While the manufacturer may offer service for manufacturing defects and repair or replacement of parts for limited periods, installers usually cover installation defects. With both warranties in place, you would be amply covered for future breakdowns.
As the lifetime of the solar panel is considerably long, you should take time to understand the various warranties before going ahead with it.
Is it generating enough energy for your needs?
Are you expecting the solar system to cover your entire energy needs? If so, is its capacity large enough to meet your energy needs?
Just because a home has a solar power system doesn’t mean it will provide as much energy as you want. If you are a high-energy user and expect the system to support your entire need, you should do some homework before purchasing the home.
Such as, how much energy you consume per month. And what is the capacity of the solar system? If these don’t match, you will be in for a rude shock at the worst or at least a disappointment. You will end up paying for the additional power drawn from the grid.
Not all homeowners install solar panels to cover their entire energy needs. Many use solar power as an add-on or backup to grid power. Understand this before choosing the home.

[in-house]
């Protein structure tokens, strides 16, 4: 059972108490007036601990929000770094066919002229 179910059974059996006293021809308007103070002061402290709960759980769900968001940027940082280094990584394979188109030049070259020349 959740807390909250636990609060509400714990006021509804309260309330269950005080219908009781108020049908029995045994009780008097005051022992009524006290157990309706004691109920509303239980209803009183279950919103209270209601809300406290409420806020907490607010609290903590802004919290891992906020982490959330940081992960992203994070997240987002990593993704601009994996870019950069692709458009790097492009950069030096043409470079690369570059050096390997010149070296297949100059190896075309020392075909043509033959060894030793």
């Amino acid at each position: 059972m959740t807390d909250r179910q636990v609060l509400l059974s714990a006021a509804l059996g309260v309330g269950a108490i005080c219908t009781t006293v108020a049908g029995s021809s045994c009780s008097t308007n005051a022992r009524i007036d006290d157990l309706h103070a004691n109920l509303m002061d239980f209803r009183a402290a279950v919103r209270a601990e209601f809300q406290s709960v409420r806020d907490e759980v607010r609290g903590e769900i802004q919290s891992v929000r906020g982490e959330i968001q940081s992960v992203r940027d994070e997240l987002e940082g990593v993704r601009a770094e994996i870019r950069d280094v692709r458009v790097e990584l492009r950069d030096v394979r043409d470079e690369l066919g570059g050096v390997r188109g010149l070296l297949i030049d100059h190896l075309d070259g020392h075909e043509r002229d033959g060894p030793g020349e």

Does it come with a battery backup?
Solar panels generate electricity only during day hours when the sun is shining. At night and on cloudy days, you will be forced to draw energy from the grid if you are connected to it. Or else, you can use the energy stored in a backup battery if it is included in the installation.
The solar installation will be more useful and more valuable with a backup battery in place. It can store the excess energy generated during the daytime for use later on.
Is a net-metering arrangement in place?
Based on your location, you might qualify for the net-metering arrangement. This will allow you to sell the excess energy generated by your system to the grid.
This arrangement will help you earn extra money and allow you to get the best from the installation. In case net-metering is not already in place, you should find out whether you can opt for the arrangement at a later stage and the cost involved in the process.
Leased vs Owned solar system
Leasing offers homeowners a chance to go solar with limited upfront investment. The previous homeowner may have opted for leasing to avoid the heavy initial expenditure. However, the leasing arrangements can vary vastly.
Leasing typically is a 20-year legal contract that has a monthly payment attached. The terms of the leasing agreement usually stipulate that the liability of monthly payment will pass on the next homeowner if the home is sold.